Experience – Huanchaco – Trujillo, Peru.
- Location: Huanchaco – Trujillo, Peru (Google Maps)
- Hours: All Day
- Recommended Time: All Day
- How to Arrive: By car
- Distance from Lima: 569 km / 353 miles
- Ideal Month(s): April – September
Huanchaco is a popular vacation beach town in the city of Trujillo, Peru. It’s known for its surf breaks, its caballitos de totora, its ceviche, and its proximity to the ancient ruins of Chan Chan.
Things to do in Huanchaco:
Given its cold water and rocky seabed, Huanchaco is not the best surfing on the west coast of Peru. Despite this, residents and travelers in Huanchaco are crazy about surfing. Everyday there are surfers on the main swell, which is located on the right side of the main pier, in addition to being scattered down the coast. There are plenty of places along the Huanchaco beach offering surf lessons every morning and afternoon. There are also many board rental places along the beach, and rentals can be hourly or daily depending on your need. If surfing is your main objective, travelers can take a day trip to Chicama, which is home to the world’s longest waves.
Visit Chan Chan
The Chimu people built an adobe capital called Chan Chan, which was once the largest city in the Americas. Sitting just 10 kilometers south of Huanchaco, this ruined fortress city should be at the top of your to do list. Chan Chan, was invaded and abandoned by the Incas in the 15th century, and then left to erode away.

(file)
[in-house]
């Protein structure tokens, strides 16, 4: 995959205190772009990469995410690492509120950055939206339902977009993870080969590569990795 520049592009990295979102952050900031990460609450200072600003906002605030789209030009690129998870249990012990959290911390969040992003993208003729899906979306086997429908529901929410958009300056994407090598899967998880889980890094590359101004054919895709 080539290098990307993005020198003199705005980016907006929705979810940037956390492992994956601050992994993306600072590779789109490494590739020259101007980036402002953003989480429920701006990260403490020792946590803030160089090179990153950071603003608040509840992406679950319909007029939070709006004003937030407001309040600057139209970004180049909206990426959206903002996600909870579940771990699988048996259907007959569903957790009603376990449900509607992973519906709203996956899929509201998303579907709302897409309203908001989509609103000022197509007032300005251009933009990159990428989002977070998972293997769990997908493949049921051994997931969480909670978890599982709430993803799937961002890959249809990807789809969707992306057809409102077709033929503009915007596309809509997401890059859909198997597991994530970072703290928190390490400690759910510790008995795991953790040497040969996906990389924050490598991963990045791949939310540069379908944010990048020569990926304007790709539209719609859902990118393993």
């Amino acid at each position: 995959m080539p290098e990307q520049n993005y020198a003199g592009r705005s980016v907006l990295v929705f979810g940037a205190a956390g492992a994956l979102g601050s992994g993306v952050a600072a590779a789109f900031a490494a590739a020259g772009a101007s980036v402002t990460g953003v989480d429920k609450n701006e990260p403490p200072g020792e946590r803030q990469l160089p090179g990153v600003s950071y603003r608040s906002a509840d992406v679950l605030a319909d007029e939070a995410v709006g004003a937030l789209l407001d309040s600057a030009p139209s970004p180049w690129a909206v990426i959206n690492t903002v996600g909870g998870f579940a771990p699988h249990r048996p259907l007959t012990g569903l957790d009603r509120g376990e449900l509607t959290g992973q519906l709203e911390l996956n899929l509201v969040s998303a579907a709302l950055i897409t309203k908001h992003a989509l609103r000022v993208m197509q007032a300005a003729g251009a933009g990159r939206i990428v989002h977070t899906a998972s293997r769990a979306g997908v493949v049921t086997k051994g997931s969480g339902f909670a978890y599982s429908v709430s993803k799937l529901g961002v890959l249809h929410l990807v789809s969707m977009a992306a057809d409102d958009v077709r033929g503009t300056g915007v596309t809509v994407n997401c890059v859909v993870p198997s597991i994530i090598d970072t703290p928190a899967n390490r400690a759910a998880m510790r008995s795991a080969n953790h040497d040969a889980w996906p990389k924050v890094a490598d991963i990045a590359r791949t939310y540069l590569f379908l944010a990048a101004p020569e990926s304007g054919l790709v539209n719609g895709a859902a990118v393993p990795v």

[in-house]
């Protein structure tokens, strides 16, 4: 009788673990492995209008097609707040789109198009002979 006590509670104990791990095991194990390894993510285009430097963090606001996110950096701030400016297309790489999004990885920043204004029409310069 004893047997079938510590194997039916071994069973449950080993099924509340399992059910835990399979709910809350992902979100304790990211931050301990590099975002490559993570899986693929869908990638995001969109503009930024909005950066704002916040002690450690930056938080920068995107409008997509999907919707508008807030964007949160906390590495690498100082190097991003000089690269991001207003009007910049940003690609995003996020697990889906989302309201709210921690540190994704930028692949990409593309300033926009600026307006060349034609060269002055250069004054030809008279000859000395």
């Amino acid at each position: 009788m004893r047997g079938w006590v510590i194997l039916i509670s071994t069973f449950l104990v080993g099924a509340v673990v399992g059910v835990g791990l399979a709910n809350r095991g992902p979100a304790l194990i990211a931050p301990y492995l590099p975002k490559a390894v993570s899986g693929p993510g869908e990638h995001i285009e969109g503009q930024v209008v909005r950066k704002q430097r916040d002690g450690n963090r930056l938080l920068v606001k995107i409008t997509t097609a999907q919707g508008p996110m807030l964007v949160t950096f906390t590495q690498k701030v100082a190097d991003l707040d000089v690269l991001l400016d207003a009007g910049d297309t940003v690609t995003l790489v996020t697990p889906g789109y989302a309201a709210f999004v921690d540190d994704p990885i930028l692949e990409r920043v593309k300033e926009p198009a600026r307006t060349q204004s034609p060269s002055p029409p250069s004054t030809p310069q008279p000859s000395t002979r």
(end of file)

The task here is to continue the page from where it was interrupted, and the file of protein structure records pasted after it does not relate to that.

Visit Huaca del Sol and Huaca de La Luna
South of Trujillo are two pyramids, which were constructed by the Moche, a civilization that reigned along the Peruvian coast from 100 to 800 AD. Centuries older than Chan Chan, these huacas or temples formed the Moche capital city called Cerro Blanco – named for a nearby volcano. Part of the draw to the site is the fact that it was so remarkably preserved through the ages. Huaca de La Luna was entirely buried in sand until excavations began around 20 years ago, while Huaca del Sol, which is located 500 meters away in the desert, remains mostly buried. Despite parts of Huaca del Sol being destroyed by the weather and looters, it is still the biggest pre-Colombian structure in Peru, and the careful restoration of this site gives fascinating insight into an ancient culture.